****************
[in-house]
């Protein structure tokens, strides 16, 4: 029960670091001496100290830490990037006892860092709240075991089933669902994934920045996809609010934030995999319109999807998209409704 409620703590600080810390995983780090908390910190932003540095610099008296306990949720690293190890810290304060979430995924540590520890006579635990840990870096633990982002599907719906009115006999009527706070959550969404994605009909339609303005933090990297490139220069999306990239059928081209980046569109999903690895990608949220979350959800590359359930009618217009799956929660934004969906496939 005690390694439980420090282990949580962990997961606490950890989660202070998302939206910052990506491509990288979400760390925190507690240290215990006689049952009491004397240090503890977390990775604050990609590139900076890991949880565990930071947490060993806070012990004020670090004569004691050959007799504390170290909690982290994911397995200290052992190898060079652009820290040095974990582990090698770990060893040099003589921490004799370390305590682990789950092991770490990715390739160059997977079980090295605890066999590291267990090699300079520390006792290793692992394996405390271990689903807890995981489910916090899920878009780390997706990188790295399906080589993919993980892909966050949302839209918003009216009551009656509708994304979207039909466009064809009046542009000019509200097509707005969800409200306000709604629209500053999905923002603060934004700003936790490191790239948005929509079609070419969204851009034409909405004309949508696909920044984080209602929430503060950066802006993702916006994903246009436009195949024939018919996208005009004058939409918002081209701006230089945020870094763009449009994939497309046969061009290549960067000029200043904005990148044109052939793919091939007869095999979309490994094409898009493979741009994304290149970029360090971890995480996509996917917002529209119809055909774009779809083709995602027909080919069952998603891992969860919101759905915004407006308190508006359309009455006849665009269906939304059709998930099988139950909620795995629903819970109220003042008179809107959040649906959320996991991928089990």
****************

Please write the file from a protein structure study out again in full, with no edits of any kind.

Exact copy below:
[in-house]
């Protein structure tokens, strides 16, 4: 029960670091001496100290830490990037006892860092709240075991089933669902994934920045996809609010934030995999319109999807998209409704 409620703590600080810390995983780090908390910190932003540095610099008296306990949720690293190890810290304060979430995924540590520890006579635990840990870096633990982002599907719906009115006999009527706070959550969404994605009909339609303005933090990297490139220069999306990239059928081209980046569109999903690895990608949220979350959800590359359930009618217009799956929660934004969906496939 005690390694439980420090282990949580962990997961606490950890989660202070998302939206910052990506491509990288979400760390925190507690240290215990006689049952009491004397240090503890977390990775604050990609590139900076890991949880565990930071947490060993806070012990004020670090004569004691050959007799504390170290909690982290994911397995200290052992190898060079652009820290040095974990582990090698770990060893040099003589921490004799370390305590682990789950092991770490990715390739160059997977079980090295605890066999590291267990090699300079520390006792290793692992394996405390271990689903807890995981489910916090899920878009780390997706990188790295399906080589993919993980892909966050949302839209918003009216009551009656509708994304979207039909466009064809009046542009000019509200097509707005969800409200306000709604629209500053999905923002603060934004700003936790490191790239948005929509079609070419969204851009034409909405004309949508696909920044984080209602929430503060950066802006993702916006994903246009436009195949024939018919996208005009004058939409918002081209701006230089945020870094763009449009994939497309046969061009290549960067000029200043904005990148044109052939793919091939007869095999979309490994094409898009493979741009994304290149970029360090971890995480996509996917917002529209119809055909774009779809083709995602027909080919069952998603891992969860919101759905915004407006308190508006359309009455006849665009269906939304059709998930099988139950909620795995629903819970109220003042008179809107959040649906959320996991991928089990």